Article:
If chicken wings are more your style, we carry organic, free-range chicken from PA and Virginia. It is antibiotic- and hormone-free, and is more flavorful than conventionally raised birds.
Rub vs. Sauce (the age-old argument)
There are many delicious ways to BBQ ribs, but most people fall squarely into one of two camps — the dry-rub folks or the sauce people. We won't pick sides and will gladly eat either. It all comes down to personal preference or where in the country you are from.
The Organic Butcher carries a variety of sauces and spice rubs that you can pick up along with your baby backs. One such sauce is Old Mule BBQ. It comes to us from a small, family-owned business in the Blue Ridge Mountains of North Carolina. They take special care in making and bottling their sauces by hand. They never use artificial ingredients and rely on slow-cooking methods to thicken their products. Old Mule comes in three flavors— Original, Mustard and Hot.
Also in stock is a selection of dry rubs from the Dizzy Pig BBQ Company in Manassas, VA. Dizzy Pig is extremely creative with their spice blends and has fun mixing ingredients like coffee, pineapple and African Bird Pepper into their rubs. Their spices are always gluten- and MSG-free.
Inside or Outside
The weather has been unpredictable, to say the least, but rest assured that both ribs and wings cook up beautifully on the grill AND in the oven. Ribs are a little trickier in the oven but you can find a great step-by-step tutorial for pork ribs here and beef ribs here.
We love the recipe for wings with homemade blue cheese dressing in the Blue Ribbon Cookbook. It never fails to impress our guests. We've included it below:
2 pounds chicken wings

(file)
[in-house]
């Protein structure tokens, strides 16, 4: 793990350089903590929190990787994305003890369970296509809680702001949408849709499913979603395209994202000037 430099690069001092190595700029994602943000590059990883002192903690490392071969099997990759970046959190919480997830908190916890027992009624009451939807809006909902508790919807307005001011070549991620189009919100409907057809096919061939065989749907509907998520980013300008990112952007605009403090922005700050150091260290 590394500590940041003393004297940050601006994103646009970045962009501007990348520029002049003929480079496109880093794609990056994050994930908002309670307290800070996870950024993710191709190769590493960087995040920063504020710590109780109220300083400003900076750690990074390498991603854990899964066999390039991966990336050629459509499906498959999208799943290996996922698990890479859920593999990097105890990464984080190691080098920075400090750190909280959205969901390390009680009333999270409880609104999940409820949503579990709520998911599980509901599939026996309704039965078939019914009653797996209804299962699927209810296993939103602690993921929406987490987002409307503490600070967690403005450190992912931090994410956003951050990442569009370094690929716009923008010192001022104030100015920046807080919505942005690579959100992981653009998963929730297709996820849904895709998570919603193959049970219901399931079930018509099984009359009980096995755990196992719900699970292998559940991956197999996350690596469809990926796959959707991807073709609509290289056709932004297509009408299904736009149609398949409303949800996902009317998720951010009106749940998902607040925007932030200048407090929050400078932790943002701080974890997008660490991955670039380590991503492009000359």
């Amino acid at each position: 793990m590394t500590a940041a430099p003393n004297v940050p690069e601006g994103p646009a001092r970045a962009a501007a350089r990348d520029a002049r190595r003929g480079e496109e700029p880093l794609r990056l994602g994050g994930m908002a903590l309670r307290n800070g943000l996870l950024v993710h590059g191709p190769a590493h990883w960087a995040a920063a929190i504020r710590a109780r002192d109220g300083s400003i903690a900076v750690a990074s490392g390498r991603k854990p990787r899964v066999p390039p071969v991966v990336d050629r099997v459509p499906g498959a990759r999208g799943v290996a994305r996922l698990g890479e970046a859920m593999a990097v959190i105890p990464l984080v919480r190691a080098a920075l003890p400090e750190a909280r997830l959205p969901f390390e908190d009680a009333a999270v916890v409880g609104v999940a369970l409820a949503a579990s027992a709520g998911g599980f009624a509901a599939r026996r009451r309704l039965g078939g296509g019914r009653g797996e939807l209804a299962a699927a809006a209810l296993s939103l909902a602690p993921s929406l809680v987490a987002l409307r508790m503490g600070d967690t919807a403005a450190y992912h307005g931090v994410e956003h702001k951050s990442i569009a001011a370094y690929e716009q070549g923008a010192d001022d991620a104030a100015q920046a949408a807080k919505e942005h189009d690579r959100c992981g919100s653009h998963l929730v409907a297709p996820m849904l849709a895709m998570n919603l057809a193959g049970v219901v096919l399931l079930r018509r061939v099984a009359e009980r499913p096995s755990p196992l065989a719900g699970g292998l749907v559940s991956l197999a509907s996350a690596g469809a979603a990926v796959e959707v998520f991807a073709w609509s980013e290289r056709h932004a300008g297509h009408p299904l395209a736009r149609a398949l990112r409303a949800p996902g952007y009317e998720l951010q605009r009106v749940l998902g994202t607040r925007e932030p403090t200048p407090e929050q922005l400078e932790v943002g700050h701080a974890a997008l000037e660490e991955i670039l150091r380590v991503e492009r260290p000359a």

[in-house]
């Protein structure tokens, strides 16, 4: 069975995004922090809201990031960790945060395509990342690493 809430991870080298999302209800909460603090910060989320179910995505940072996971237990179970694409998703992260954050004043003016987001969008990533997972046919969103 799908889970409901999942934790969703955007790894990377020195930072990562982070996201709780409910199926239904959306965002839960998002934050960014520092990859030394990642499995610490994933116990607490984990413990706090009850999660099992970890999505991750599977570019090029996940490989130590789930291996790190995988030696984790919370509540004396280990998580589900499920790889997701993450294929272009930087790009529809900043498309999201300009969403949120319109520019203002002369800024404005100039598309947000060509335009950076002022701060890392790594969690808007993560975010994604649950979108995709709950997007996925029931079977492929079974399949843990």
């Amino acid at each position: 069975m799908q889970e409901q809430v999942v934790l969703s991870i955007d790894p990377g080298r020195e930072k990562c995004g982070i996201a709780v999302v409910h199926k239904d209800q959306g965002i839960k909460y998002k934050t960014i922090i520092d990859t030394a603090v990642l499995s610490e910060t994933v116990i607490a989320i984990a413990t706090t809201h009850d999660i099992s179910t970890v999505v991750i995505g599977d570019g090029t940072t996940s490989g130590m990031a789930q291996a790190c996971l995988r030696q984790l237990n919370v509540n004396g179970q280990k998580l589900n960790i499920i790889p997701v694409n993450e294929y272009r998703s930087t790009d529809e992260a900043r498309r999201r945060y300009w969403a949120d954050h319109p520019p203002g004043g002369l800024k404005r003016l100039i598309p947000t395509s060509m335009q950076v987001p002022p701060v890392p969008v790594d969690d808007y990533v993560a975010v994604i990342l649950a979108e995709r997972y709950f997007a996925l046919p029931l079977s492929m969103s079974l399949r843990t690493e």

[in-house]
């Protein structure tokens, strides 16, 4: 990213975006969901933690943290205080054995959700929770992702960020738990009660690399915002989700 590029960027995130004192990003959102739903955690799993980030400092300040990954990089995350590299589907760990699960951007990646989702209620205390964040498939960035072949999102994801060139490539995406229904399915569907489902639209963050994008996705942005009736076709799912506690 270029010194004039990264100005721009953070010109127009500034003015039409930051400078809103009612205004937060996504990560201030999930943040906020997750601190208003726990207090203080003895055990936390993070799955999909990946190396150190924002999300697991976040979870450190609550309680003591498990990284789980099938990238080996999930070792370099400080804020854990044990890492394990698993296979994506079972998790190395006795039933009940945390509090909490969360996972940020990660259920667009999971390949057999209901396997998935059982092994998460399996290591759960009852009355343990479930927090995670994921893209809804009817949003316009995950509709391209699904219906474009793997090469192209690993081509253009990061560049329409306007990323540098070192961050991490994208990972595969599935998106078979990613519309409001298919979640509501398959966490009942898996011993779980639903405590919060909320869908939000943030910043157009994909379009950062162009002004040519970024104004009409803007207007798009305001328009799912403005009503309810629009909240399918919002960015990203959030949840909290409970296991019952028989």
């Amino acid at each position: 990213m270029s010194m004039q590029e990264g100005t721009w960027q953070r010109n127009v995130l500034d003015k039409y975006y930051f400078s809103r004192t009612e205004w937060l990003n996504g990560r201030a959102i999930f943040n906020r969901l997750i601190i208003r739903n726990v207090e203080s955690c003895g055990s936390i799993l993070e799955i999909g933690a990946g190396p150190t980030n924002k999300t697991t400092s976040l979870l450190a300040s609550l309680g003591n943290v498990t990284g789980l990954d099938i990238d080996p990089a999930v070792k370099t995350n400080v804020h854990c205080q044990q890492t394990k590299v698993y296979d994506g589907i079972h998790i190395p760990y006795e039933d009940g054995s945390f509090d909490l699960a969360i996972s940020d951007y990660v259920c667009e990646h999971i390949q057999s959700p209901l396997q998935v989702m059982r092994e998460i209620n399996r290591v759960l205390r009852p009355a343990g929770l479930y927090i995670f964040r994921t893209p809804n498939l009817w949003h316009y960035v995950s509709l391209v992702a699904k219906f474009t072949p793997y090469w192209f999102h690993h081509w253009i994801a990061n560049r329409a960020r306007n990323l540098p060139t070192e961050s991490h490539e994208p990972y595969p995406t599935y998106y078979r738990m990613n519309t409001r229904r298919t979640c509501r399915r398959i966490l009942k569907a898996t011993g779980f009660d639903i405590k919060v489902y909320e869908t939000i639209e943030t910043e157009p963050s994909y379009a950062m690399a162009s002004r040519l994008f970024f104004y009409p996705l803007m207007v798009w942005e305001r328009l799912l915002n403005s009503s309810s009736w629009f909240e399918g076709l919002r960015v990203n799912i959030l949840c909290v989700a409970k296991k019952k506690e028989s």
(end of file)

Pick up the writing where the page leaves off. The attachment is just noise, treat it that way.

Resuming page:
Perfect Roast Seasoning (1/4 cup kosher salt, 3 tbsp ground black pepper, 1 1/2 tbsp dried thyme)
2 tablespoons Sriracha
2 tablespoons unsalted butter, melted
1 tablespoon Chinese plum sauce
1 1/2 teaspoons light brown sugar
1/4 cup sour cream
1/4 cup crumbled blue cheese
1. Sprinkle the chicken wings with the seasoning. Let rest for 20 minutes.
2. In the meantime, preheat the broiler or grill.
3. In a small bowl, mix together the hot sauce, butter, plum sauce, and brown sugar. Set aside half of the hot sauce.
4. Broil or grill the wings, turning once, for 20 minutes. Slather the wings with the remaining half of the hot sauce mixture, making sure to coat both sides of the wings. Broil or grill until glazed and crispy, 10 to 15 minutes longer, turning once. Using a clean utensil, brush the wings with the reserved hot sauce mixture before serving.
5. To make the dressing: Mix together the sour cream and blue cheese. Serve with the wings.
Enjoy! (And don't forget the beer!)
At The Organic Butcher we are often asked about our preference between Baby Back Ribs or St. Louis Ribs. We decided to go around and ask our staff about their opinion! Check out what everyone decided on and let us know what you think!